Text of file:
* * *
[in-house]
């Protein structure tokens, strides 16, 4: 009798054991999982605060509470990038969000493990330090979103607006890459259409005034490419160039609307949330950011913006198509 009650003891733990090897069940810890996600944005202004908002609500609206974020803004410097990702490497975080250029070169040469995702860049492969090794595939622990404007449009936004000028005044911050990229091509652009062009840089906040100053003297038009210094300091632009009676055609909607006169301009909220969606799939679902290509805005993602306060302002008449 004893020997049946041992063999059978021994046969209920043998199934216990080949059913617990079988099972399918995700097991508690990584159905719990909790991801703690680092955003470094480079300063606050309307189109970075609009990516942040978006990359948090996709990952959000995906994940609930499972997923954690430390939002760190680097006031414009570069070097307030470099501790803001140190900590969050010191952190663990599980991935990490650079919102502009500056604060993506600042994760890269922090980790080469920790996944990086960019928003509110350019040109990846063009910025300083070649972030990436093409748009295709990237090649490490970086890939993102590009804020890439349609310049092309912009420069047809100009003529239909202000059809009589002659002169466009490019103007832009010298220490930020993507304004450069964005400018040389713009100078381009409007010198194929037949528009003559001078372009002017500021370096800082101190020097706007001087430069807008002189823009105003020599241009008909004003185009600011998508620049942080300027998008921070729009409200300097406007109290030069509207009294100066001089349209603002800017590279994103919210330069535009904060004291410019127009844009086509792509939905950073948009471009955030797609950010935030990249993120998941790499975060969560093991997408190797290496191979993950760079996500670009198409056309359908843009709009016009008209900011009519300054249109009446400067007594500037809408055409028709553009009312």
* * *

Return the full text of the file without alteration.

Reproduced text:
[in-house]
């Protein structure tokens, strides 16, 4: 009798054991999982605060509470990038969000493990330090979103607006890459259409005034490419160039609307949330950011913006198509 009650003891733990090897069940810890996600944005202004908002609500609206974020803004410097990702490497975080250029070169040469995702860049492969090794595939622990404007449009936004000028005044911050990229091509652009062009840089906040100053003297038009210094300091632009009676055609909607006169301009909220969606799939679902290509805005993602306060302002008449 004893020997049946041992063999059978021994046969209920043998199934216990080949059913617990079988099972399918995700097991508690990584159905719990909790991801703690680092955003470094480079300063606050309307189109970075609009990516942040978006990359948090996709990952959000995906994940609930499972997923954690430390939002760190680097006031414009570069070097307030470099501790803001140190900590969050010191952190663990599980991935990490650079919102502009500056604060993506600042994760890269922090980790080469920790996944990086960019928003509110350019040109990846063009910025300083070649972030990436093409748009295709990237090649490490970086890939993102590009804020890439349609310049092309912009420069047809100009003529239909202000059809009589002659002169466009490019103007832009010298220490930020993507304004450069964005400018040389713009100078381009409007010198194929037949528009003559001078372009002017500021370096800082101190020097706007001087430069807008002189823009105003020599241009008909004003185009600011998508620049942080300027998008921070729009409200300097406007109290030069509207009294100066001089349209603002800017590279994103919210330069535009904060004291410019127009844009086509792509939905950073948009471009955030797609950010935030990249993120998941790499975060969560093991997408190797290496191979993950760079996500670009198409056309359908843009709009016009008209900011009519300054249109009446400067007594500037809408055409028709553009009312």